Around the same time that Cairns was performing his experiments, Lars Olov Bygren of Umea University in Sweden wondered, “Could parents’ early life experiences change in any way? on the other hand, the traits they passed on to their offspring? Bygren and many other scientists have now accumulated a great deal of historical evidence to suggest that powerful environmental conditions (almost death by starvation, for example) can leave an imprint on the genetic material of eggs and sperm. These genetic fingerprints can bypass evolution and pass on new traits in a single generation.

But it is not only stressful or traumatic incidents that can alter gene expression (activity). David Clayton, a neurobiologist at the University of Illinois, found that if a male zebra finch heard another male zebra finch singing nearby, a particular gene in the bird’s forebrain would be stimulated and it would do so differently depending on whether the other finch was strange or not. and threatening, or familiar and secure. Songbirds demonstrated massive and widespread changes in gene expression in just 15 minutes.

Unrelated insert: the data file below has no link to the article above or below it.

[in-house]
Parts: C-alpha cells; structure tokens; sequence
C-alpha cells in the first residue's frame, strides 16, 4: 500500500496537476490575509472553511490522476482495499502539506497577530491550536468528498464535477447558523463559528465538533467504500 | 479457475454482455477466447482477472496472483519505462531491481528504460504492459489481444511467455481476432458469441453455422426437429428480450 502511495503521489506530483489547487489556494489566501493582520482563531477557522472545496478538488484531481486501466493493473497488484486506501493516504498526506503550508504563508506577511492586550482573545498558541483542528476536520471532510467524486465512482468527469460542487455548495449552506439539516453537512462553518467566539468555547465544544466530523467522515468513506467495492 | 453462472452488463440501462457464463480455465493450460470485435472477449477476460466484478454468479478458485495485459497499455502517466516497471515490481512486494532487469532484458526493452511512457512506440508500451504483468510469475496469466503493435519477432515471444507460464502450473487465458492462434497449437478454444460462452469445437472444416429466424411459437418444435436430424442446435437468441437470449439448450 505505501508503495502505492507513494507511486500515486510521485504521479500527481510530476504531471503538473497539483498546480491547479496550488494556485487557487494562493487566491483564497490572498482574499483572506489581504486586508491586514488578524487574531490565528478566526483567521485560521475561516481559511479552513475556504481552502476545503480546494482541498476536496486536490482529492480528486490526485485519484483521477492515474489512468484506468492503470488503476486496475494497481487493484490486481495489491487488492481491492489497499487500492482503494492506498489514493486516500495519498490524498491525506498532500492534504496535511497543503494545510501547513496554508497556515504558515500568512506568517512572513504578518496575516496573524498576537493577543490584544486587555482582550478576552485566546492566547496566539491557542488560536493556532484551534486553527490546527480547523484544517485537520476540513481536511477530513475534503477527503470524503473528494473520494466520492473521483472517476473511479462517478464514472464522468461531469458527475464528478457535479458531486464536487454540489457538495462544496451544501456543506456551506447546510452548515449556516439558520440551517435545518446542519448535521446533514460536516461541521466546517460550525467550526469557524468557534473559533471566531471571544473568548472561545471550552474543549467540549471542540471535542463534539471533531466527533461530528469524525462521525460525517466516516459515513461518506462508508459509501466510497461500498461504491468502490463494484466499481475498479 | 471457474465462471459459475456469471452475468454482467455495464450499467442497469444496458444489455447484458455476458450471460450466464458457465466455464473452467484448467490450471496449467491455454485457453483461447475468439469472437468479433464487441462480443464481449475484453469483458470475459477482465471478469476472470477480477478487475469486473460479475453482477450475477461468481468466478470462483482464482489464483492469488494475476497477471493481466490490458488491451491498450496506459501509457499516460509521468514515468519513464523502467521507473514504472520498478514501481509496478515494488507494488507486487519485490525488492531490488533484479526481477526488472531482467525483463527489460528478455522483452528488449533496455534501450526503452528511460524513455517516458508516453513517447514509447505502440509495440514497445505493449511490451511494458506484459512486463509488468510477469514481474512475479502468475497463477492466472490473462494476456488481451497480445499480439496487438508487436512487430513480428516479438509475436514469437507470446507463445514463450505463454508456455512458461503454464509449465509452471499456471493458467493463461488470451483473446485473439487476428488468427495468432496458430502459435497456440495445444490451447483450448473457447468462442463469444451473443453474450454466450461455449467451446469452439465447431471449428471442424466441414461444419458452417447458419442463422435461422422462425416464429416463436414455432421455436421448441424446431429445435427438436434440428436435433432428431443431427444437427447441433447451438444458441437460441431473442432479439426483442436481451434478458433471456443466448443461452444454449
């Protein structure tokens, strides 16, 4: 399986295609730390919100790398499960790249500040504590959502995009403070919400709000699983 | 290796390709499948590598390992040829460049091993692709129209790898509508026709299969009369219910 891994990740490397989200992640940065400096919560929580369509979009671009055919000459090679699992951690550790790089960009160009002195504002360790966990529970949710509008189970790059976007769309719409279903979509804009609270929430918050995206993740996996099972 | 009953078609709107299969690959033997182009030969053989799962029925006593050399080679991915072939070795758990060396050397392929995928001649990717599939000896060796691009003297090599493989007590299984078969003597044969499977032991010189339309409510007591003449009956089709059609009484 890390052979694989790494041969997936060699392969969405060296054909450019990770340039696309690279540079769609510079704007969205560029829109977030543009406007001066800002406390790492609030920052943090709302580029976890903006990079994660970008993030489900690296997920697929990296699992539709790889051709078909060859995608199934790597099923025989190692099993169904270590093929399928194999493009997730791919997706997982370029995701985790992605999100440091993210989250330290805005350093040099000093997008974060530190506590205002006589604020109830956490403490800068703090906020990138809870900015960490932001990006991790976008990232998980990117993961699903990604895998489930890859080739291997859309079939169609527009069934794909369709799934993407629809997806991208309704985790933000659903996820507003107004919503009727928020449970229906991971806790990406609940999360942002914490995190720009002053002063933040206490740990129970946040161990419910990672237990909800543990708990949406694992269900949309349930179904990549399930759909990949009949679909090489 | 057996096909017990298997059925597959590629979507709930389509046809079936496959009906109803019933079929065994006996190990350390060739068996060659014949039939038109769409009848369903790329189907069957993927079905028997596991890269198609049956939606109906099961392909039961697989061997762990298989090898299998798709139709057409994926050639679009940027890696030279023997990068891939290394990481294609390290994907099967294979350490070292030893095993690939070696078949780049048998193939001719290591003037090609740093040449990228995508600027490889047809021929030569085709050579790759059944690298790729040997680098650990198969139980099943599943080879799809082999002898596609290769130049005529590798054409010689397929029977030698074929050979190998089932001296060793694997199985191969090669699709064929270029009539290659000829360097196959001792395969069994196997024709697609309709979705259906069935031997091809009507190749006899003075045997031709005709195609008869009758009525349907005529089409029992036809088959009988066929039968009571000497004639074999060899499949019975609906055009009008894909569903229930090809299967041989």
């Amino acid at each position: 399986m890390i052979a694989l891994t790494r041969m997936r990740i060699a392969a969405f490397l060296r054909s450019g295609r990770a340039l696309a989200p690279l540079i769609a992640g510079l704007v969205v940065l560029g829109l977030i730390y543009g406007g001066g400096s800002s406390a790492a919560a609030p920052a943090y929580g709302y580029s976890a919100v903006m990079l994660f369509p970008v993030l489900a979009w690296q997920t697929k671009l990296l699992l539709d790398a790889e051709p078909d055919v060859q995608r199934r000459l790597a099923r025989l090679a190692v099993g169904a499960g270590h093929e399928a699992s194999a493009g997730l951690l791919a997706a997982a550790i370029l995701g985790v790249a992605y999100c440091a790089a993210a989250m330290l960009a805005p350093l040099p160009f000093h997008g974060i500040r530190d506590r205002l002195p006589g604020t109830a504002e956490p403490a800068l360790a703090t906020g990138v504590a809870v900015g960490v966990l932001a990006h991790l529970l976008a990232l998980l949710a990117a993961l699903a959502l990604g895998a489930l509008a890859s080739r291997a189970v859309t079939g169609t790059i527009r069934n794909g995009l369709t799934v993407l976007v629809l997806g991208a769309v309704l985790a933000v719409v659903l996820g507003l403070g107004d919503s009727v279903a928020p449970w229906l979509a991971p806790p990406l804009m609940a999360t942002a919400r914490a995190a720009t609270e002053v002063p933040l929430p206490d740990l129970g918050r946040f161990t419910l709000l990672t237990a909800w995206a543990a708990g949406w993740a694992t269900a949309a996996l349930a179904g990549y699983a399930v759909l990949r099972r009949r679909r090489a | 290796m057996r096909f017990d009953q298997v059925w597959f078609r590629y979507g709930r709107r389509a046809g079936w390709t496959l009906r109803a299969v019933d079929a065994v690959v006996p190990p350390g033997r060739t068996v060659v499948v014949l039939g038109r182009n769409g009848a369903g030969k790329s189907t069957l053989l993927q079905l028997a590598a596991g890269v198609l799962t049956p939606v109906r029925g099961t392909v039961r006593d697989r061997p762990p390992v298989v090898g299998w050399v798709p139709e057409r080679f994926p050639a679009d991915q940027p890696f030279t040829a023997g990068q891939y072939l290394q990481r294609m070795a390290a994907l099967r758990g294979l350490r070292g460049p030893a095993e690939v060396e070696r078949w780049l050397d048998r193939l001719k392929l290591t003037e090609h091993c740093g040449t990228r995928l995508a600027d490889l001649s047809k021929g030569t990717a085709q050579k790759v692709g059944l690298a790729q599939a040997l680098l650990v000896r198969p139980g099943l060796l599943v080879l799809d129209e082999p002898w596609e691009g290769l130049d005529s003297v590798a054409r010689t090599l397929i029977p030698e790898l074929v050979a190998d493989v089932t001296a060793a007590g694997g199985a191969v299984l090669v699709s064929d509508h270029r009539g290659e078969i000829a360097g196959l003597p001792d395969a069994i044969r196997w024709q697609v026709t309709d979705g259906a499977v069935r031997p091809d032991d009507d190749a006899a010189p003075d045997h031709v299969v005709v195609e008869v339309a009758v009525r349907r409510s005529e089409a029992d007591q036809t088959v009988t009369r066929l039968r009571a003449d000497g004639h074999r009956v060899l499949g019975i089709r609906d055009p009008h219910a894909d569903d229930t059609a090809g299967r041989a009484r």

We are learning that brain responses to social stimuli can be massive, involving hundreds, sometimes thousands, of genes. Just 20 years ago, no self-respecting geneticist or neuroscientist would have thought in their wildest dreams that social experiences lead to changes in gene expression and brain behavior.

Complex diseases such as cancer, diabetes, obesity, autism and birth defects are increasing in prevalence at rates that cannot be explained by classical genetics alone. Studies in humans and animals strongly suggest that epigenetic mechanisms may be responsible.

Compelling scientific evidence shows that our social lives, our interactions with others, and ourselves can alter our gene expression with a speed, scale and depth never before seen. Genes don’t make us who we are. Gene expression does. And gene expression varies depending on the life we ​​live. In other words, the food we eat, the water we drink, the air we breathe, our interpersonal relationships and our relationship to ourselves all affect us on a deep biological level which in turn affects our spirit.

Are genes important? Absoutely. But so is the physical, psychological and social environment, not only from birth but extending up to the nine months of the life of the womb, conception and, in many ways, several generations. further away. The advance of epigenetics shattered the old Darwinian paradigm of genetics.

More on this in The embodied spirit (2021).